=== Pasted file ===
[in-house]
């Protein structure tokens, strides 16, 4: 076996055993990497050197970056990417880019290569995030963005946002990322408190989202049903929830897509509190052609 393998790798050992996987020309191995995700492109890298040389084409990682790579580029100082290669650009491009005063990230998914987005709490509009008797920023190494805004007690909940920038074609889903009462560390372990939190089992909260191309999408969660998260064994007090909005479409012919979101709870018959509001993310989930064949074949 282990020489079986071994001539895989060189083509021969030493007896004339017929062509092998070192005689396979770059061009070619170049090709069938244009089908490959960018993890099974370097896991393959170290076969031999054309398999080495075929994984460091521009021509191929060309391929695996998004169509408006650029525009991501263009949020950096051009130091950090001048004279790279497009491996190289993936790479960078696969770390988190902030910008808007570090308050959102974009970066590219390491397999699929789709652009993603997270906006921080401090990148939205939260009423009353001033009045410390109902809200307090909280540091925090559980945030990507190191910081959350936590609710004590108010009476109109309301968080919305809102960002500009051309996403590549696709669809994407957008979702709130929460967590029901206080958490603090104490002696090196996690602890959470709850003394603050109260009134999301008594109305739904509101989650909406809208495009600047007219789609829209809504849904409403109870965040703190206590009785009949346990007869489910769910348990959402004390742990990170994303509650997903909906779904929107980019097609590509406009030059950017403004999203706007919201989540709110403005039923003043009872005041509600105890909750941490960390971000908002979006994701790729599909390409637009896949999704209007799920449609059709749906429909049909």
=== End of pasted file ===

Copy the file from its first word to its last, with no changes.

[in-house]
């Protein structure tokens, strides 16, 4: 076996055993990497050197970056990417880019290569995030963005946002990322408190989202049903929830897509509190052609 393998790798050992996987020309191995995700492109890298040389084409990682790579580029100082290669650009491009005063990230998914987005709490509009008797920023190494805004007690909940920038074609889903009462560390372990939190089992909260191309999408969660998260064994007090909005479409012919979101709870018959509001993310989930064949074949 282990020489079986071994001539895989060189083509021969030493007896004339017929062509092998070192005689396979770059061009070619170049090709069938244009089908490959960018993890099974370097896991393959170290076969031999054309398999080495075929994984460091521009021509191929060309391929695996998004169509408006650029525009991501263009949020950096051009130091950090001048004279790279497009491996190289993936790479960078696969770390988190902030910008808007570090308050959102974009970066590219390491397999699929789709652009993603997270906006921080401090990148939205939260009423009353001033009045410390109902809200307090909280540091925090559980945030990507190191910081959350936590609710004590108010009476109109309301968080919305809102960002500009051309996403590549696709669809994407957008979702709130929460967590029901206080958490603090104490002696090196996690602890959470709850003394603050109260009134999301008594109305739904509101989650909406809208495009600047007219789609829209809504849904409403109870965040703190206590009785009949346990007869489910769910348990959402004390742990990170994303509650997903909906779904929107980019097609590509406009030059950017403004999203706007919201989540709110403005039923003043009872005041509600105890909750941490960390971000908002979006994701790729599909390409637009896949999704209007799920449609059709749906429909049909």